29 October, 2006

Good sex, bad sex

Two books about sex - one excellent and one mediocre. The good one was Linda Grant's Sexing the millenium, her history and feminist analysis of the sexual revolution. I love Linda Grant - her novel When I lived in modern times was wonderful and I always like her articles for the Guardian. She's a very moral, political person, but incredibly human as well - I've particularly enjoyed some of the things she's written about fashion: serious, but with a particular joy in clothes and dress. Sexing the millenium was wonderful - witty and profound, an acknowledgment that although contraception has freed a lot of women to have more sex (outside marriage, without commitment) the basic sexual roles and models for sexuality have not really been fundamentally changed. [64]

The other book was Ariel Levy's Female Chauvinist pigs: women and raunch culture, an examination of the way that women have bought into the 'porno-isation' of popular culture. I actually read this a month ago for my women's group. It's a polemical work, looking at phenomena like the way that pole-dancing and stripping classes are being marketed as leisure activities for middle-class women, Nuts and Zoo magazine, and so on. It was interesting, but I thought was probably more relevant to American feminists than British ones. It also suffered from a lack of analysis and a rather dubious anecdotal basis - she didn't really offer any serious data to back up her claims except interviews with various women, so it seemed rather more like a list of sexual behaviour that was making her uneasy than an attempt to explain why society might be becoming more 'porno-ised'. I also felt her chapter on lesbian culture seemed like a rather desperate attempt to tie her concerns about a pervasive macho culture on to what is actually quite an open and accepting part of society, and I had serious doubts about her attempts to prove anything by interviewing teenage girls - I really don't think it's reasonable to draw any conclusions about adult female sexuality by talking to fifteen-year-olds. Still, her intent was admirable, and it generated a good discussion at my group, so it can't have been all bad. [65]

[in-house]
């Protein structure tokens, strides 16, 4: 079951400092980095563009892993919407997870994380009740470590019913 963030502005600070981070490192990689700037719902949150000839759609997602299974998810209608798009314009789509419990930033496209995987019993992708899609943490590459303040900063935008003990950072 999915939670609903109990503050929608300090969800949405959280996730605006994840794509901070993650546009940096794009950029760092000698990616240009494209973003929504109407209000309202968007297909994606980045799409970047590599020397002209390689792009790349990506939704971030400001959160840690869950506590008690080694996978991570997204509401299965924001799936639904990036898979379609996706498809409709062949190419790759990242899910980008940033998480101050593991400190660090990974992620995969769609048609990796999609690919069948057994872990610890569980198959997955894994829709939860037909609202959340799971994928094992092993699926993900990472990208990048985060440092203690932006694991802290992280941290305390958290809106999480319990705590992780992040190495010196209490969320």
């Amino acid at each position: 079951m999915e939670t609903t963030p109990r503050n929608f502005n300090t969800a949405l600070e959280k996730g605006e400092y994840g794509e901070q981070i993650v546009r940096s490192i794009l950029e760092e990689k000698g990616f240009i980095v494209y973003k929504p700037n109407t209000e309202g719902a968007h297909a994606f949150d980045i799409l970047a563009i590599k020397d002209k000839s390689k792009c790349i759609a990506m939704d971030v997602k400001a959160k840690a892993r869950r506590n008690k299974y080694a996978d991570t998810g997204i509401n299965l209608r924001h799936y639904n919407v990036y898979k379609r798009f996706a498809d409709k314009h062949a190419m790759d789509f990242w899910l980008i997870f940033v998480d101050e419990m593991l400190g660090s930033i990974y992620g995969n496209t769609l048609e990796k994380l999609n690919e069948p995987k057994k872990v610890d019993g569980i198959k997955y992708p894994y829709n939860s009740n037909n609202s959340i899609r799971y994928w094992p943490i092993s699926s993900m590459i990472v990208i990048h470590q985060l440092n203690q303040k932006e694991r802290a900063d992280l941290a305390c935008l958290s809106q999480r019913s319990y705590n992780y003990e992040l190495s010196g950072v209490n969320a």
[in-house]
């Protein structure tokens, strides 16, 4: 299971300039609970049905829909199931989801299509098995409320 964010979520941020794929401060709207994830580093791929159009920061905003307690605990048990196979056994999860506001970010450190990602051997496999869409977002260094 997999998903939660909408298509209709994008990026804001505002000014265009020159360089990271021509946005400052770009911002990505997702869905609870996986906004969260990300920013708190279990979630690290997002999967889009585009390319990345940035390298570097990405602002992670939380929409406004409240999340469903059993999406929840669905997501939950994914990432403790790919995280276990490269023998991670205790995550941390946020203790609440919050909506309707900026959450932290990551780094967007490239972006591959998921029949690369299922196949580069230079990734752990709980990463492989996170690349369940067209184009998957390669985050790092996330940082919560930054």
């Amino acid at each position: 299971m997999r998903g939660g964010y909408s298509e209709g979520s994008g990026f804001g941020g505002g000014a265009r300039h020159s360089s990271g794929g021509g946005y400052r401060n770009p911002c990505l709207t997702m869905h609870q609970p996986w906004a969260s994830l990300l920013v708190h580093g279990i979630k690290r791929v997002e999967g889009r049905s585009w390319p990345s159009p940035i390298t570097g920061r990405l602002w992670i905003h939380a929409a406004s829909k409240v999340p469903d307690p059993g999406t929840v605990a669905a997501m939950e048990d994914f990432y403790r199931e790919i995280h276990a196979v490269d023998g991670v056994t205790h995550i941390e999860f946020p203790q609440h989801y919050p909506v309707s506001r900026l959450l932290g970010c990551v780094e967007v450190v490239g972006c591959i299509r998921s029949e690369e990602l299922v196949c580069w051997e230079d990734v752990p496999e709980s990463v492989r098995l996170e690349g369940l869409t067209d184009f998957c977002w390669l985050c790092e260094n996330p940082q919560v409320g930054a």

23 October, 2006

Four French plays